In Journal of the American College of Emergency Physicians open
Objective : The objective of this study was to develop a US-representative prediction model identifying factors with a greater likelihood of patients leaving without being seen.
Methods : We conducted a retrospective cohort analysis using a 2016 nationwide emergency department (ED) sample. Patient factors considered for analysis were the following: age, sex, acuity, chronic diseases, weekend visit, quarter of presentation, median household income quartile for patient's zip code, primary/secondary insurance, total charges for the visit, and urban/rural household. Hospital factors considered were urban/rural location, trauma center/teaching hospital, and annual ED volume. Multivariable logistic regression was used to find significant predictors and their interactions. A random forest algorithm was used to determine the order of importance of factors.
Results : A total of 32,680,232 hospital-based ED visits with 466,047 incidences of leaving without being seen were included. The cohort comprised 55.5% females, with a median (IQR) age of 37 (21-58) years. Positively associating factors were male sex (odds ratio [OR], 1.22; 99% confidence interval [CI], 1.17-1.26), lower acuity (P < 0.001), and annual ED visits ≥60,000 (OR, 1.44; 99% CI, 1.21-1.7) versus <20,000. Negatively associating factors were primary insurance being Medicare/Tricare or private insurance (P < 0.001); weekend presentations (OR, 0.87; 99% CI, 0.85-0.89); age >64 or <18 years (P < 0.001); and higher median household income for patient's zip code second (OR, 0.86; 99% CI, 0.77-0.97), third (OR, 0.8; 99% CI, 0.7-0.91), and fourth (OR, 0.7; 99% CI, 0.6-0.8) quartiles versus the first quartile. Significant interactions existed between age, acuity, primary insurance, and chronic conditions. Primary insurance was the most predictive.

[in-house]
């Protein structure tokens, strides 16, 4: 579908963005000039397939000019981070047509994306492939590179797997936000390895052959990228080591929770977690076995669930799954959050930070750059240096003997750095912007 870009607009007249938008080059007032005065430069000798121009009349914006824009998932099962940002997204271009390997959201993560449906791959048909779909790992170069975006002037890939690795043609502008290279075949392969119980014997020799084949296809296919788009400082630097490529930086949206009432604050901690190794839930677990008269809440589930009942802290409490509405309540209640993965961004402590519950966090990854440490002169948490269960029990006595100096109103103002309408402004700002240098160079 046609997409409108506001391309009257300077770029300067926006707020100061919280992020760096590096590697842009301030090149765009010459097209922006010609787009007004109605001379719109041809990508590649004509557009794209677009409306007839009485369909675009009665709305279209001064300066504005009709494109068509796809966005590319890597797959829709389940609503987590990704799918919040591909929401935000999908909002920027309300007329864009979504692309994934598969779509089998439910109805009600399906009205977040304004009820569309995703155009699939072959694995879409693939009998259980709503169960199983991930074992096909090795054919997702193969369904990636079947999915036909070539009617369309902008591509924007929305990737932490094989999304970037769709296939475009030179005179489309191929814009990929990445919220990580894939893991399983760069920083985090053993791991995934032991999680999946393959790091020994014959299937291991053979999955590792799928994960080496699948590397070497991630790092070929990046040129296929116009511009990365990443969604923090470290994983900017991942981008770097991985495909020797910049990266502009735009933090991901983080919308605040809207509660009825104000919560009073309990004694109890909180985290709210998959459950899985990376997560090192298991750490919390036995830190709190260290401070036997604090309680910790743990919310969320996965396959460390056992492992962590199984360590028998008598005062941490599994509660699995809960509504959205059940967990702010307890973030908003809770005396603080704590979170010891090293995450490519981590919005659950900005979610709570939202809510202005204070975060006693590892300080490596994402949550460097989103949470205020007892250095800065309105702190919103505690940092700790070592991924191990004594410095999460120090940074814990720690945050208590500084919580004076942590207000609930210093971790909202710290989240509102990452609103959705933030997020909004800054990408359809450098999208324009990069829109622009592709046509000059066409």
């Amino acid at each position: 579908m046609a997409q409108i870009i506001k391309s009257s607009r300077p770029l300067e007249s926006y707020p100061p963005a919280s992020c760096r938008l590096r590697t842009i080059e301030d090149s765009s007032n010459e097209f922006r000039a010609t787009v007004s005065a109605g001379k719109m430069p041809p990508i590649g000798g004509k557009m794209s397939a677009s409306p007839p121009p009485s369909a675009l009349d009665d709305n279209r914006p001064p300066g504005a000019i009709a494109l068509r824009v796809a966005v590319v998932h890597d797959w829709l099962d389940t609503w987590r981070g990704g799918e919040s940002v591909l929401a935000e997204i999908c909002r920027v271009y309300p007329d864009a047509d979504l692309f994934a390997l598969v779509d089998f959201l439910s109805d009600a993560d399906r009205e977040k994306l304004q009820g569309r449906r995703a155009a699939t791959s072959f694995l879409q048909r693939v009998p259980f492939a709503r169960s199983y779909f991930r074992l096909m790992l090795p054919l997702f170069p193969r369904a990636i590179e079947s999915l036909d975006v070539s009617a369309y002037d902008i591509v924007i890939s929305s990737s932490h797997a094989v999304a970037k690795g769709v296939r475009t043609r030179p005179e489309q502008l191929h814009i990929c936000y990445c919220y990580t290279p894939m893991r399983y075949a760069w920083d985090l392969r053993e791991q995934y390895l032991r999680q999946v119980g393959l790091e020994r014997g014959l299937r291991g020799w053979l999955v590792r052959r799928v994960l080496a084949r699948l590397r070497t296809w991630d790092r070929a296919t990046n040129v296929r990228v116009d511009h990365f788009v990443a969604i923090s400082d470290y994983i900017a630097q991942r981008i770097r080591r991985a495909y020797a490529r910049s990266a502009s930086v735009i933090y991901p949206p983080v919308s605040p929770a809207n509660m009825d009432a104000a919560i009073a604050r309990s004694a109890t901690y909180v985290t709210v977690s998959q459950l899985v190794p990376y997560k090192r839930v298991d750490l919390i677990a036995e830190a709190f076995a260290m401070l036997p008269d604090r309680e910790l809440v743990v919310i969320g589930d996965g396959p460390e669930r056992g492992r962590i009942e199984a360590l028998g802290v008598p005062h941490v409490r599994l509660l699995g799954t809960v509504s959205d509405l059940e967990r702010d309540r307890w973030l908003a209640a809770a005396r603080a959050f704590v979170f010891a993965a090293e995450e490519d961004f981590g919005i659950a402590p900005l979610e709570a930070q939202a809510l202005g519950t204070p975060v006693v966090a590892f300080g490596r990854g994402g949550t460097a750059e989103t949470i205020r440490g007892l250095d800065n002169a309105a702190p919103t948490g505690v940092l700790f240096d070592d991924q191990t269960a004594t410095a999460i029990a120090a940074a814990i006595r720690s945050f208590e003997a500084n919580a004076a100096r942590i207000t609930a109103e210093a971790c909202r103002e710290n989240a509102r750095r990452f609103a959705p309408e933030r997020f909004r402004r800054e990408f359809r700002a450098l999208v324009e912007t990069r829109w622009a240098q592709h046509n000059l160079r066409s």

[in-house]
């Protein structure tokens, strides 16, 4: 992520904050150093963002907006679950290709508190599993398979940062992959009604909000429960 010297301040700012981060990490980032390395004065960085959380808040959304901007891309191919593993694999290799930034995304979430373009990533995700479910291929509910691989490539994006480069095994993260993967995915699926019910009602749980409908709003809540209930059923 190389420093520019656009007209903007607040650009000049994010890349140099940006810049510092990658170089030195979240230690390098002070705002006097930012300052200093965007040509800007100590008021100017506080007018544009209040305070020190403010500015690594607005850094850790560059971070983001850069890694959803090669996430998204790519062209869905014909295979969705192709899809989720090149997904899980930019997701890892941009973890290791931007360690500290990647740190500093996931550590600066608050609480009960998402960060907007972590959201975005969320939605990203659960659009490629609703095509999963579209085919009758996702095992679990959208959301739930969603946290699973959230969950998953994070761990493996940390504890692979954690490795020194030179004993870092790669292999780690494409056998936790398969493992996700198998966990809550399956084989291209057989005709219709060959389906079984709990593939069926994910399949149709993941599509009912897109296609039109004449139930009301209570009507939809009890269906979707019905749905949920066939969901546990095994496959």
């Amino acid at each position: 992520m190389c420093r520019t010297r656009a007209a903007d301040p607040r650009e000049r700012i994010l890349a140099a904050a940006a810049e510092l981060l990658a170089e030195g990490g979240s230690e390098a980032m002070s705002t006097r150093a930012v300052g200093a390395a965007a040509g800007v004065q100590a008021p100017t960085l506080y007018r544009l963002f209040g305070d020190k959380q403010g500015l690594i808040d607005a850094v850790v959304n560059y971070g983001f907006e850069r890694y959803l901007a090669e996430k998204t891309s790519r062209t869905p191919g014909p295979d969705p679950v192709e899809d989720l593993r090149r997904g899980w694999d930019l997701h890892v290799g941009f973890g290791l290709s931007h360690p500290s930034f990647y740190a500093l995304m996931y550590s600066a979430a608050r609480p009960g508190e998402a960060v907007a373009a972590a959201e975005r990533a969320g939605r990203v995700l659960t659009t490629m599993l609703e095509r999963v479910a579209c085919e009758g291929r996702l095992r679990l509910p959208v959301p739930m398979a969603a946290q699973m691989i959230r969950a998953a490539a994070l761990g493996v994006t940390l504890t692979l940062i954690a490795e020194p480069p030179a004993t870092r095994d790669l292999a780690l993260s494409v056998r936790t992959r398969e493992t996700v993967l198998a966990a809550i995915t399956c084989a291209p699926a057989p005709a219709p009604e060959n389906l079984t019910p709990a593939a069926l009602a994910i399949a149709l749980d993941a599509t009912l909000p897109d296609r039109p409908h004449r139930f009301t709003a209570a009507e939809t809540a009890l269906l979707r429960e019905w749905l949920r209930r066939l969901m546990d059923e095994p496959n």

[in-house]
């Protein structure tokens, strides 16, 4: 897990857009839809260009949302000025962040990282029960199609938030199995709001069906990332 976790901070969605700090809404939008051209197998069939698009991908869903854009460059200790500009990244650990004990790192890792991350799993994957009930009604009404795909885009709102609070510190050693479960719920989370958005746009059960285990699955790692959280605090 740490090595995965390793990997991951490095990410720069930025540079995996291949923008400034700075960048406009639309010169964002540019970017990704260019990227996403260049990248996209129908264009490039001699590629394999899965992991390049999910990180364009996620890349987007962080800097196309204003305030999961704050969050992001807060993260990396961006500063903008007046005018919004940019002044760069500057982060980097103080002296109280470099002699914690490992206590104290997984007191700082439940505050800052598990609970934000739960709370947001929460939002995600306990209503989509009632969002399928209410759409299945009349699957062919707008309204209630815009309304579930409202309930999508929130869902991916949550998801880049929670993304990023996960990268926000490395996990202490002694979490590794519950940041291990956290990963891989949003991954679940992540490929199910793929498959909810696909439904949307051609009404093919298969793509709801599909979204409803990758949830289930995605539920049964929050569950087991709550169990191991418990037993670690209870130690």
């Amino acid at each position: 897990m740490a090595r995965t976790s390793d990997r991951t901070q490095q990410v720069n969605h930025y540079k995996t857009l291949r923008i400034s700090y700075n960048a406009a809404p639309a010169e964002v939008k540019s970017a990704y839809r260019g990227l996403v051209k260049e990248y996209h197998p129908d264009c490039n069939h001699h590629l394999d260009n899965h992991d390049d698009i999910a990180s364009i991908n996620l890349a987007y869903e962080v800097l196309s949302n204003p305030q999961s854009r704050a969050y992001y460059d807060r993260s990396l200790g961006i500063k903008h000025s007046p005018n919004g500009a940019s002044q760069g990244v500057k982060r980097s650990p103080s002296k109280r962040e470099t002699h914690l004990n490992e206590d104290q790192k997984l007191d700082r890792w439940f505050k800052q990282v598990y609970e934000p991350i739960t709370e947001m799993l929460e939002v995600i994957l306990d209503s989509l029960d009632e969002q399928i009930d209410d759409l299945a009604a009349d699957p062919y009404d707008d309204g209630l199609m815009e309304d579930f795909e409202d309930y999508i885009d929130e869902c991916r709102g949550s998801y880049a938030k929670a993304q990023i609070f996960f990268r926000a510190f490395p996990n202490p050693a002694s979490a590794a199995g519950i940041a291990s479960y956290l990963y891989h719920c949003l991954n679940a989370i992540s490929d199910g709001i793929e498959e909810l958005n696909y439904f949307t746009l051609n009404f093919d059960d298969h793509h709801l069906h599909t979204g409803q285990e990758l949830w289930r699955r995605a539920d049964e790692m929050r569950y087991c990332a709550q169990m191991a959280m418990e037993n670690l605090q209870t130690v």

Conclusion : Our derivation model reiterated several modifiable and non-modifiable risk factors for leaving without being seen established previously while rejecting the importance of others.
Sheraton Mack, Gooch Christopher, Kashyap Rahul
ED wait times, LWBS, NEDS Database, emergency department, health services research, machine learning, prediction model